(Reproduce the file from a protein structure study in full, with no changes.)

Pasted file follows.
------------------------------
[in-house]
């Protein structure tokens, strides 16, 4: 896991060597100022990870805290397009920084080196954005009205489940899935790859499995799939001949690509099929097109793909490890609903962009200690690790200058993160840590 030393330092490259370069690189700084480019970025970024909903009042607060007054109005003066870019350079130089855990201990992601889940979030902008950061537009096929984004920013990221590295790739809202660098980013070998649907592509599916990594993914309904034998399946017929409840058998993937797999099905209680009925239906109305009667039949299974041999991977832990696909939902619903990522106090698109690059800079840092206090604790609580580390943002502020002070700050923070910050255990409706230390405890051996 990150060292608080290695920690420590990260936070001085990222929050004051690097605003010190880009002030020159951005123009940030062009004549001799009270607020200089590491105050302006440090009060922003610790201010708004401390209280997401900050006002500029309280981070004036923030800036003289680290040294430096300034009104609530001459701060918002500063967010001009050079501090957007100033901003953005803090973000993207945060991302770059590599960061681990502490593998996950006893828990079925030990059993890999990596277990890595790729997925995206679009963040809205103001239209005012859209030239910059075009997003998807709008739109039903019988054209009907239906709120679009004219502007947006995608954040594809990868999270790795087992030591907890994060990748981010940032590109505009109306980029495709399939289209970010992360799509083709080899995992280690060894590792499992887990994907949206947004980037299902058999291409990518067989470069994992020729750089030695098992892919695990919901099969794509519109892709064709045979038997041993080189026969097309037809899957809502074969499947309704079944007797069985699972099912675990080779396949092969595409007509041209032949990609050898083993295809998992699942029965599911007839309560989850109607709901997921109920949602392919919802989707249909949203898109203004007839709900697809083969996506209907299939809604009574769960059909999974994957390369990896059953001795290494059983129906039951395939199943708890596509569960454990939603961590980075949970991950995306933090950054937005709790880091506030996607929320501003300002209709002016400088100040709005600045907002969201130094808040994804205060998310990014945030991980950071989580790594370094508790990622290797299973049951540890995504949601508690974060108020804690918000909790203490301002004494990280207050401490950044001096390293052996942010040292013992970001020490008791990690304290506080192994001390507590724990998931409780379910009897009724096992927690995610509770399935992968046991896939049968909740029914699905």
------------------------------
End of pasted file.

[in-house]
């Protein structure tokens, strides 16, 4: 896991060597100022990870805290397009920084080196954005009205489940899935790859499995799939001949690509099929097109793909490890609903962009200690690790200058993160840590 030393330092490259370069690189700084480019970025970024909903009042607060007054109005003066870019350079130089855990201990992601889940979030902008950061537009096929984004920013990221590295790739809202660098980013070998649907592509599916990594993914309904034998399946017929409840058998993937797999099905209680009925239906109305009667039949299974041999991977832990696909939902619903990522106090698109690059800079840092206090604790609580580390943002502020002070700050923070910050255990409706230390405890051996 990150060292608080290695920690420590990260936070001085990222929050004051690097605003010190880009002030020159951005123009940030062009004549001799009270607020200089590491105050302006440090009060922003610790201010708004401390209280997401900050006002500029309280981070004036923030800036003289680290040294430096300034009104609530001459701060918002500063967010001009050079501090957007100033901003953005803090973000993207945060991302770059590599960061681990502490593998996950006893828990079925030990059993890999990596277990890595790729997925995206679009963040809205103001239209005012859209030239910059075009997003998807709008739109039903019988054209009907239906709120679009004219502007947006995608954040594809990868999270790795087992030591907890994060990748981010940032590109505009109306980029495709399939289209970010992360799509083709080899995992280690060894590792499992887990994907949206947004980037299902058999291409990518067989470069994992020729750089030695098992892919695990919901099969794509519109892709064709045979038997041993080189026969097309037809899957809502074969499947309704079944007797069985699972099912675990080779396949092969595409007509041209032949990609050898083993295809998992699942029965599911007839309560989850109607709901997921109920949602392919919802989707249909949203898109203004007839709900697809083969996506209907299939809604009574769960059909999974994957390369990896059953001795290494059983129906039951395939199943708890596509569960454990939603961590980075949970991950995306933090950054937005709790880091506030996607929320501003300002209709002016400088100040709005600045907002969201130094808040994804205060998310990014945030991980950071989580790594370094508790990622290797299973049951540890995504949601508690974060108020804690918000909790203490301002004494990280207050401490950044001096390293052996942010040292013992970001020490008791990690304290506080192994001390507590724990998931409780379910009897009724096992927690995610509770399935992968046991896939049968909740029914699905």